In the current state of our country, it seems popular to be divisive. With everyone looking out for themselves and making sure their sensibilities remain comfortable, a Foursquare church in a Texas border town is swimming against the mainstream.
Then again, Pastors Pablo and Stacie Mauricio aren’t mainstream people. The two met in their early 20s during a missions trip that Stacie’s church in Chicago took to Juarez, Mexico, where Pablo’s parents pastored a Foursquare church. During the weeklong trip, Stacie and Pablo conversed about three times—but it was enough to know they wanted to continue staying in touch.
For 16 months, they corresponded through emails and international phone calls until finally they were married in 2002. Right away, their journey took them to Ft. Lauderdale, Fla., where Stacie interned in youth ministry with a traditional church.
How did you move from youth ministry in a traditional church within a major metropolitan area to pastoring a Foursquare church on the border of Mexico and the U.S.?
Pablo: Our church in Ft. Lauderdale did a great job of teaching Scripture and equipping members to know the Bible, but there wasn’t much of an emphasis on the Holy Spirit. We longed to be a part of a church where the Holy Spirit was released to move within the congregation. Coming from a Foursquare church, I will say that the traditional church taught me to have balance between a Scripture focus and a Spirit focus.
Stacie: From Ft. Lauderdale, we headed back to live in El Paso, Texas, in 2009, while serving the Foursquare church in Juarez, Mexico. Pablo’s parents planted a Foursquare church in El Paso, Texas, where we were then installed as pastors by Juan Muzquiz (president of Foursquare in Mexico) and Pablo’s parents. At that time, our church was 100 percent Spanish-speaking.
How did the ministry in El Paso, Texas, develop from Spanish-speaking to multicultural?
Pablo: We had a dream of a fully bilingual church, but we were unsure. In 2014, at a Foursquare conference in Mexico, Director of Foursquare Missions International (FMI) Ted Vail spoke about multicultural ministries. He said: “Don’t be afraid. God will develop it.” From there, we moved forward with confidence. We started a live translation of every service—we rotated translating to English and translating to Spanish. When we asked the congregation if they wanted separate services, they said, “No, we want to stay together.”
Stacie: We set the vision, that it starts with us—our Hispanic and Caucasian backgrounds. Pablo’s and my hearts are on display, and we desire unity in the body of Christ. We encourage our members to pray and sing out loud in their language; it delights God to hear all the languages raised in praise to Him. This is what the body of Christ should look like. Now we have Hispanic, Caucasian, African American, Native American, and three to four generations serving and worshiping together.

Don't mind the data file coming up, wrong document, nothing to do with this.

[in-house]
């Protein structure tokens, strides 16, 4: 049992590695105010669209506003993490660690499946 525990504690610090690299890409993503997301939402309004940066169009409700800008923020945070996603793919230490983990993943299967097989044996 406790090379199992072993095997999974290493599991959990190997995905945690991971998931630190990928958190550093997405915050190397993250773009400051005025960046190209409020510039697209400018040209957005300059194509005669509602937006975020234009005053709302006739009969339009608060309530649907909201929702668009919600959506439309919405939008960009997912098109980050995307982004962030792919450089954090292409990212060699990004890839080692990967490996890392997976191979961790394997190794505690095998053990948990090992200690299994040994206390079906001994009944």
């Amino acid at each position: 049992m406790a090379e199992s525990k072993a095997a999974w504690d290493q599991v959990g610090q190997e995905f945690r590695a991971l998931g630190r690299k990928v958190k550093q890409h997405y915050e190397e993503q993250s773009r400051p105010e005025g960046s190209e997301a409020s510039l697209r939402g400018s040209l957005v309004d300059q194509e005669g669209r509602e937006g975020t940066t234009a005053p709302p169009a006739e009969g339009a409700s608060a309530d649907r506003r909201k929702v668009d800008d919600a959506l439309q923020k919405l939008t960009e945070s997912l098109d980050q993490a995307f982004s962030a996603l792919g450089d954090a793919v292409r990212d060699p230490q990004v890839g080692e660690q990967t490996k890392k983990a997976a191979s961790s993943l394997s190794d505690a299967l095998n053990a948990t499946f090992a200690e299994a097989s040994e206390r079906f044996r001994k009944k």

What is happening in Rock of Help Church, Inc., today?
Pablo: Over the past year, we moved into a new building and almost doubled our congregation. Having our own building allows us to do two important things: have our own house to worship Him; and have a base from where we can serve the community.
Stacie: In our building, we are offering free English classes and GED classes to eliminate barriers between the church and community. It is our hope that through these services we will lead people to Christ. We desire to make the name of Jesus known in our community.
Pablo: We know that hearts are unifying because we see English speakers trying to learn Spanish so they can exchange greetings with other members. Recently, an elderly white man didn’t attend services for a few weeks. When he returned, two elderly Hispanic ladies who speak very limited English made it a point to greet him, tell him they missed him, and that he was a part of the family. Not only are cultures being unified, the generations are unifying.
“This is what the body of Christ should look like. Now we have Hispanic, Caucasian, African American, Native American, and three to four generations serving and worshiping together.” —Stacie Mauricio
What does “Compelled by Jesus”—Foursquare’s theme for 2020—mean to you?
Pablo: We see ourselves as ambassadors, a bridge between nations, joining cultures together. I think of Paul, who joined cultures, broke barriers of culture. As ambassadors, we don’t see skin or background or age or income or immigration status—we reach out without seeing those things to make you feel welcome in our homes and in our church.
Stacie: I want everyone to experience the God I’ve experienced—the heart He gave me when He called me to multicultural ministry. A heart that loves and serves others as He does. I’m compelled by Jesus because there can be—and there is—a better way. A countercultural way, bringing cultures and ages together.
Pablo: And it’s happening within The Foursquare Church. When Randy Remington was elected as president, he said, “Even if you don’t look like me, I will try to be intentionally inclusive with all of you.”
How can the Foursquare family pray for you and Rock of Help?
Pablo: We have a beautiful building, but we are very short on parking. A neighbor has an acre of land that is adjacent to our building, and we want to buy it. Pray for the owner, and for our ability to buy the land to provide parking to better serve our community. And pray that God would continue His good work of bringing cultures together across generations, even in the midst of worldwide circumstances and events.